How To Stop Living In Suffering And Make Peace With Your Emotions…

How To Stop Living In Suffering And Make Peace With Your Emotions

As I sat down to write a new article from the comfort of my home desk, I felt a sense of calm. The sound of silence, the warm cup of coffee beside me, the golden sunshine coming through my window gave me the perfect setting for writing. Time flew by, words started flowing, I was in the zone. Then suddenly, I heard a loud voice of an angry woman from outside my window. As I looked out, I found she was speaking to someone on the phone. At first, I tried to ignore it, assuming it would end in a while. But, the woman kept on going.

I felt agitated because I couldn’t concentrate on my writing. I keep mornings reserved for creative work because that’s when I can focus the best to produce high-quality work. I was hoping the woman will stop or go away, but it didn’t seem she was ready to leave. I kept getting more irritated as the time passed by because I was losing my morning bliss. To make it stop, I could either wear headphones and listen to some music or I could go out to ask the woman to keep it down. I was about to get up, but then the woman went away and the noise stopped.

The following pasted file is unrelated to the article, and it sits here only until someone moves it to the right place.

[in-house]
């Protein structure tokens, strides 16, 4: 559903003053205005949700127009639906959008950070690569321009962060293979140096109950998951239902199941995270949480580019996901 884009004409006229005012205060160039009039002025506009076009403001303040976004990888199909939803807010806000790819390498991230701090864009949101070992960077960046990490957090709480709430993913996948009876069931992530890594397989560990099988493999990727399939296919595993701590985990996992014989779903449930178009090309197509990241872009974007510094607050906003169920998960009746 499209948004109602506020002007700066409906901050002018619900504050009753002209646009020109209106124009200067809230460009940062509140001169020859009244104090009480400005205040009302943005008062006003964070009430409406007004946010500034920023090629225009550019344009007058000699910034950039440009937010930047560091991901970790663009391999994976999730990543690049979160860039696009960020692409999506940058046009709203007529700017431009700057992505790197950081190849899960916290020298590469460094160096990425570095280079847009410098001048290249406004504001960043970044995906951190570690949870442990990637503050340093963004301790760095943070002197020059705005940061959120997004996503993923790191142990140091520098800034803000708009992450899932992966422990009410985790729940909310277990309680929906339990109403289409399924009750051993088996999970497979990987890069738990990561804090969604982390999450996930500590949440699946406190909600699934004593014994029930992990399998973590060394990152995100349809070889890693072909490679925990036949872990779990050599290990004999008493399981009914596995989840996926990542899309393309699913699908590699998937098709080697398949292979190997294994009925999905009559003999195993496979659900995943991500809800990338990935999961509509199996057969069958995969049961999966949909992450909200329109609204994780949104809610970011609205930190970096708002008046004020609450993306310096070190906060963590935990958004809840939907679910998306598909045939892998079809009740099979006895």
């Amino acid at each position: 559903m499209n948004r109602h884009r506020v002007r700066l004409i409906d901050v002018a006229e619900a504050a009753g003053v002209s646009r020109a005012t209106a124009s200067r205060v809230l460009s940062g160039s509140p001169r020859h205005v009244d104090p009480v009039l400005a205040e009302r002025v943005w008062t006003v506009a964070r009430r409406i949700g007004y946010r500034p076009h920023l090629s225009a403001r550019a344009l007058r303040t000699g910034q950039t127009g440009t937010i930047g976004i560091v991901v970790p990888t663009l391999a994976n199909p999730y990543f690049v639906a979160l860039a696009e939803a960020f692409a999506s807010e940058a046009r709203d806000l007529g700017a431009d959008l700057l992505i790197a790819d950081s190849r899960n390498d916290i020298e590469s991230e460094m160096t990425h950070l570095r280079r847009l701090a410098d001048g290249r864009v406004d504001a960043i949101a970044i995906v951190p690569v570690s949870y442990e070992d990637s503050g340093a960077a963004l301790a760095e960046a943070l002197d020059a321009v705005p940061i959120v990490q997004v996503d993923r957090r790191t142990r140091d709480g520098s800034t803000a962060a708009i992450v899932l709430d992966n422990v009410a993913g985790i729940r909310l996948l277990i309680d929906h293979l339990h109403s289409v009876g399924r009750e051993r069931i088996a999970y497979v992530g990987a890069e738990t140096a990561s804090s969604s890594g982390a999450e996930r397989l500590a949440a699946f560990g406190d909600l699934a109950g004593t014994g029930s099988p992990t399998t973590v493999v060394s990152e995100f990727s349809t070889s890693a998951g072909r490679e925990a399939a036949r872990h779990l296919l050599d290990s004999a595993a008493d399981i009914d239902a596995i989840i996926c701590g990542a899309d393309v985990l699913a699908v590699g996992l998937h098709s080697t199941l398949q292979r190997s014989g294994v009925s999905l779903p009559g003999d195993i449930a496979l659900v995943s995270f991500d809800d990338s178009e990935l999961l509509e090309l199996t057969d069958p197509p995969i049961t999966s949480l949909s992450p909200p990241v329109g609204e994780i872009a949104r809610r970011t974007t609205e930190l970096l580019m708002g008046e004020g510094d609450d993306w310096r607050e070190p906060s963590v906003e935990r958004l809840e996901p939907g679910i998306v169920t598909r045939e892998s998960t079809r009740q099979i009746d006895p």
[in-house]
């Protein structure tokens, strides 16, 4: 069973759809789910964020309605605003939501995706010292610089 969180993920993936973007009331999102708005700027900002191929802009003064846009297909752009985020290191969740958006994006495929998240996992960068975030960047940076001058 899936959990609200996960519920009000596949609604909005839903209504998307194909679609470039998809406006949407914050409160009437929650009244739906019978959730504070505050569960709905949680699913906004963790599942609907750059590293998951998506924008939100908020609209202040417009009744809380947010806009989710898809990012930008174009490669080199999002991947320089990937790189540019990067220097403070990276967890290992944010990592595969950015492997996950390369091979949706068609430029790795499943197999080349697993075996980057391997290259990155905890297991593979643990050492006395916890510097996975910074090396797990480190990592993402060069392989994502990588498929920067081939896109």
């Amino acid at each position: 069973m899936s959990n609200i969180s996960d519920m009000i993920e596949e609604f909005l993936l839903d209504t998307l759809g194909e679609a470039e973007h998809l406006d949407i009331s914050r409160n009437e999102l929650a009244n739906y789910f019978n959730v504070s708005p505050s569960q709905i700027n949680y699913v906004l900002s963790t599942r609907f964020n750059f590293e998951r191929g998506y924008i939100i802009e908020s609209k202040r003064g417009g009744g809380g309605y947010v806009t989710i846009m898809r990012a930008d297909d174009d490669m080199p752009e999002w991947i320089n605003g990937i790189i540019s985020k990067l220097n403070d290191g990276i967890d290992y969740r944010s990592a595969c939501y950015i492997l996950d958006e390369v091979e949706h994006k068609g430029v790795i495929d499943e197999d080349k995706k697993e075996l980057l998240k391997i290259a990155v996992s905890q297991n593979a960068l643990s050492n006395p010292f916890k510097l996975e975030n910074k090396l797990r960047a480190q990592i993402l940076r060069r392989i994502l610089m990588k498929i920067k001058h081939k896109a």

As the day went by, I found myself off. I was dragging a bad mood throughout my entire day to every activity I was doing. Before I realized it, I found myself complaining about everything — the internet, the mobile network, the emails I needed to process, and everything in between. Later in the evening, I stopped and asked myself — why am I behaving this way? I kept wondering until I finally realized that it all started with that small incident in the morning.